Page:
- Spousal Social Security Benefits
Not all spouses are aware of how Social Security works with respect to marriage, divorce, death and remarriage. But you should be! Unlike spousal benefits, both ex-spouses can collect this benefit off the other’s record at the same time. Divorcing just shy of the 10 years can deny a person — man or woman — many thousands of dollars in divorced-spouse benefits. According to the Social Security Administration, even if you are divorced, you can receive benefits based on your ex-spouse’s record (even if your ex-spouse has remarried) if:
- Your marriage lasted 10 years or longer;
- You are not married;
- Your ex-spouse is age 62 or older;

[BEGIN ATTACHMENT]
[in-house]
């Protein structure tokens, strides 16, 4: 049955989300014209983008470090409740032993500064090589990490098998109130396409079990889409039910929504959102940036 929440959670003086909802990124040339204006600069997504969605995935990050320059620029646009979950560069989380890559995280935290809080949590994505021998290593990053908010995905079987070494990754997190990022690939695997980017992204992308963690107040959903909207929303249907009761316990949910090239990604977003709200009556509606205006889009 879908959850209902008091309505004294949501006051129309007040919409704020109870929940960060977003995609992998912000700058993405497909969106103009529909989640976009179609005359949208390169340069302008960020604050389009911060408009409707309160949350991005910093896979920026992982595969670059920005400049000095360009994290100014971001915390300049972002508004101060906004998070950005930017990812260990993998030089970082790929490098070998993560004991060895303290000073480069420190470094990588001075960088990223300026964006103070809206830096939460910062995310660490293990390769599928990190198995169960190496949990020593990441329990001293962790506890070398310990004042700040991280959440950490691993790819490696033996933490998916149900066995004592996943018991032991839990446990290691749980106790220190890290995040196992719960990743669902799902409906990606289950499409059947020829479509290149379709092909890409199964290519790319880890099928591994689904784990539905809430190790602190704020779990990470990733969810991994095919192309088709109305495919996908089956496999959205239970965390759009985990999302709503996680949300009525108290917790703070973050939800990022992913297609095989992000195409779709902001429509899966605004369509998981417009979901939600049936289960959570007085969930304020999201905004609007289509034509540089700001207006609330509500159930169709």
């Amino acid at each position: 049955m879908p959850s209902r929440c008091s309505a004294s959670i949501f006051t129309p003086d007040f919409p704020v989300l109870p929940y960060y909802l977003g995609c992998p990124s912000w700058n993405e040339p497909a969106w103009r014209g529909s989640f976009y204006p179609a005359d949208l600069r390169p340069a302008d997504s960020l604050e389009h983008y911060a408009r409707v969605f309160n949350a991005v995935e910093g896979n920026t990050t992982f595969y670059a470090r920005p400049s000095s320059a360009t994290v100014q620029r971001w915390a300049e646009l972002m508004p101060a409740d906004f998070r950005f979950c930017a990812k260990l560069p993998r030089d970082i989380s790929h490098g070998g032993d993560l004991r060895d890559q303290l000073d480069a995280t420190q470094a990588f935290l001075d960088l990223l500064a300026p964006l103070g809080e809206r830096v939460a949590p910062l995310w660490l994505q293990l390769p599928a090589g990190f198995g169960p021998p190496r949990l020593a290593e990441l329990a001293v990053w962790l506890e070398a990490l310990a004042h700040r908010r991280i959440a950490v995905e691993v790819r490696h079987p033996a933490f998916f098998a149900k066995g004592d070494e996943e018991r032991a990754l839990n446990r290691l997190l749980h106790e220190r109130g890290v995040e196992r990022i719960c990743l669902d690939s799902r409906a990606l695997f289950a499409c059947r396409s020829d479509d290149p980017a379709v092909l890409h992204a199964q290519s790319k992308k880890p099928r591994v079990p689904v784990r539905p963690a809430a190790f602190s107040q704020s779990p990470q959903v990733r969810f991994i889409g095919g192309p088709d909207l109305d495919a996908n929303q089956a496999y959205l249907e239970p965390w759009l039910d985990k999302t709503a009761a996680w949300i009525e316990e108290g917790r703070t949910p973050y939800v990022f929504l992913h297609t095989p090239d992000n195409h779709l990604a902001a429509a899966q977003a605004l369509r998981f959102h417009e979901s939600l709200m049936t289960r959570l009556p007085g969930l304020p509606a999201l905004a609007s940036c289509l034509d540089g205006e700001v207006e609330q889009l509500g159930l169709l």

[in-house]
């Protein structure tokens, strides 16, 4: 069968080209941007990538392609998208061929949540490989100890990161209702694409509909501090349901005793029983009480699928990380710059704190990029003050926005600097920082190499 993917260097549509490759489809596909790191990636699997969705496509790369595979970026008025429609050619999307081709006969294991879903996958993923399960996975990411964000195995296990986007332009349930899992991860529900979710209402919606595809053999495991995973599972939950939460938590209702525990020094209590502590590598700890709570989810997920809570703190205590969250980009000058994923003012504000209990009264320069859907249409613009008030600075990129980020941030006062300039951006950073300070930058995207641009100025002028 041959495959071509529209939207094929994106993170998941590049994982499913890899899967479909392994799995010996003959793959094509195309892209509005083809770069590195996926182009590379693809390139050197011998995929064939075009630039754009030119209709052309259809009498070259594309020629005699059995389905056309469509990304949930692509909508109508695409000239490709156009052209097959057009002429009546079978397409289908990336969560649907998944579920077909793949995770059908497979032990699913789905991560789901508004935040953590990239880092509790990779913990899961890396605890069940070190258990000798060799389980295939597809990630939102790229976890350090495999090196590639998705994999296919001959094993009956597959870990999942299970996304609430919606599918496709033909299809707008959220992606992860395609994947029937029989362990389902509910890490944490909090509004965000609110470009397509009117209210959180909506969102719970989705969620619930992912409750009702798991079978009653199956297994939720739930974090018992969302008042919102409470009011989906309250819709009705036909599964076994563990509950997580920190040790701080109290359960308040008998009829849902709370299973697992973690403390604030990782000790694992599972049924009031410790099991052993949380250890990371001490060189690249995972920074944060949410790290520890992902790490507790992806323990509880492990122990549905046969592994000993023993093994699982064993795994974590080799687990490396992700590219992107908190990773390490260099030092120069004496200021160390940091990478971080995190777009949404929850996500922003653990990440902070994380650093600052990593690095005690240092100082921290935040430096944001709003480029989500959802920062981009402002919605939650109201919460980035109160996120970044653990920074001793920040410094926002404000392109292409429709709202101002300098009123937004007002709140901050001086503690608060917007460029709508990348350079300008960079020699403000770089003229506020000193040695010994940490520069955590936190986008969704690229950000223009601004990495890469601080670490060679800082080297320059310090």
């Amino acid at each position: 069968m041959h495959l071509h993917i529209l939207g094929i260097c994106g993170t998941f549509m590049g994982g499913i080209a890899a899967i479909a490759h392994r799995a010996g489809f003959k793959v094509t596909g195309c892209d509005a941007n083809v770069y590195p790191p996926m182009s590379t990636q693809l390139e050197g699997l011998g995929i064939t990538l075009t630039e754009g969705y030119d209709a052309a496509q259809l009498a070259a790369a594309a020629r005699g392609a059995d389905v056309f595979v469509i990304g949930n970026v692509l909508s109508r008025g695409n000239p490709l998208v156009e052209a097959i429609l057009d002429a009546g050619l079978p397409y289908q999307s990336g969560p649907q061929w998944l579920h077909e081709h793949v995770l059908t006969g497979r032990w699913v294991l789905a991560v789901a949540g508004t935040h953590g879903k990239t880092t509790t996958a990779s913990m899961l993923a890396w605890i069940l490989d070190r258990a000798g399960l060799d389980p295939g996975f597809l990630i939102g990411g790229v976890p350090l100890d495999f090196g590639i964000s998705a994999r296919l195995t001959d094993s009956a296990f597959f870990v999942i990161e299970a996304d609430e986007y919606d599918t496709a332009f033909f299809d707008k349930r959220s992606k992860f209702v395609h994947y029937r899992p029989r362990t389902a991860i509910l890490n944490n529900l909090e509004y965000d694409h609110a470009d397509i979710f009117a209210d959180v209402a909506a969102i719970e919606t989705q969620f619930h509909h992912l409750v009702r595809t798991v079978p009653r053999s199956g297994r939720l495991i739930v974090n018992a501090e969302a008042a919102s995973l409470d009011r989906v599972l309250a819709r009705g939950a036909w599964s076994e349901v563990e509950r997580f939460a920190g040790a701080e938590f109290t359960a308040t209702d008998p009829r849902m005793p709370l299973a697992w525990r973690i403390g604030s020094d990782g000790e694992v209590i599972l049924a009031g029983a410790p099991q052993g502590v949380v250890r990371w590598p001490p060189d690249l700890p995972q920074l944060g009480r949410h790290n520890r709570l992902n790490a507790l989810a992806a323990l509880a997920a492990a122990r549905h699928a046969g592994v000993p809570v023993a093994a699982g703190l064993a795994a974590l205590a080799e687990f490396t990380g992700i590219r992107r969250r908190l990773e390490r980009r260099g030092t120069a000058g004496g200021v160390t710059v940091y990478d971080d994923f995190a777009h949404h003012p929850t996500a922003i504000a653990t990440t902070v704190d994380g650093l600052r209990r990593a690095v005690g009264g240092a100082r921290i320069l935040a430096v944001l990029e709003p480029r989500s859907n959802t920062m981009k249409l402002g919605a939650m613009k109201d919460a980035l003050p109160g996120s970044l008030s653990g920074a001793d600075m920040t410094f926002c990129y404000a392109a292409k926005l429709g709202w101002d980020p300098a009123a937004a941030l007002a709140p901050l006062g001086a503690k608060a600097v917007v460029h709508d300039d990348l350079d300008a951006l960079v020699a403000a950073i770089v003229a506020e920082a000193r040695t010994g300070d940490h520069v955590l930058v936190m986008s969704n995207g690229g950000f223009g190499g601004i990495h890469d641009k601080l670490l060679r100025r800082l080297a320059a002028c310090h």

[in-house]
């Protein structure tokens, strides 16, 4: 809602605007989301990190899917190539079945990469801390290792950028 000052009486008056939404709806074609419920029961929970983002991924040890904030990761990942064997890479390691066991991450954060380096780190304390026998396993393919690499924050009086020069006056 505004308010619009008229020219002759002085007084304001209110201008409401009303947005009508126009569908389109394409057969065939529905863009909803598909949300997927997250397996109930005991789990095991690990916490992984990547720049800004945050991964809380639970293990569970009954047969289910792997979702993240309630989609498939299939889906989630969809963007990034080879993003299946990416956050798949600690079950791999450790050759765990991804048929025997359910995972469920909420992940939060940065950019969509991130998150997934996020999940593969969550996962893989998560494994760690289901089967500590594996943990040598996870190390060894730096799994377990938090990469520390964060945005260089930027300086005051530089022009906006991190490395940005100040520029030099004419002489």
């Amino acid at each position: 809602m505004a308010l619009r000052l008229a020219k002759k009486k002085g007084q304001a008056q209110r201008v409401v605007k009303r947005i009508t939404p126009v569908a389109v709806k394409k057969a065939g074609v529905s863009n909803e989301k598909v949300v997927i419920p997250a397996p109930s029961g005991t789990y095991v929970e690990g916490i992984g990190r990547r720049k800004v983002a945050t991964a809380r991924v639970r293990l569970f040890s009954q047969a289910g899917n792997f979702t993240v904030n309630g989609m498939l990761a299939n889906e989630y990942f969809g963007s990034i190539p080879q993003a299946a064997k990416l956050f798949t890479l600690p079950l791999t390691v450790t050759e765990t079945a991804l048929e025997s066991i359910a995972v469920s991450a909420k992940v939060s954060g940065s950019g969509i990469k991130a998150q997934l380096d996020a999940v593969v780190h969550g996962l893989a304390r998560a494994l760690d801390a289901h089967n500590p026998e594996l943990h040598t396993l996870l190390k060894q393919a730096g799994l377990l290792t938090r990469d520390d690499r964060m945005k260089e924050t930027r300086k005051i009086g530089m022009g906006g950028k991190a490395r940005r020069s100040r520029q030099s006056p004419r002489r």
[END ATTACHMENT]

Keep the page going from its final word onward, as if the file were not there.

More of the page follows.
- The benefit that you are entitled to receive as an ex-spouse, is greater than the benefit you would receive based on your own work record; and
- You are entitled to Social Security retirement or disability benefits.
- Develop your Career
If you put your career aside to concentrate on your family, now is the perfect time to fulfill your ambitions. After your divorce is final, you will need to figure out a way to support yourself and your children, should you have any. You also have to think ahead and plan for the expenses of tuition, rent, mortgages, and other bills that will now be paid without the supplemental income of your spouse. Looking at this time as a period of self-exploration is one way to overcome feelings of isolation and fear. You can also explore untapped interests as an outlet to positively let go of the grief brought on by divorce and redefine yourself. Take up new hobbies, activities, and interests — expand yourself. Stay busy in a constructive way.
Disclaimer: This post might be considered Attorney Advertisement by some bar associations. Prior results do not imply similar outcomes. This communication does not imply an Attorney-Client relationship.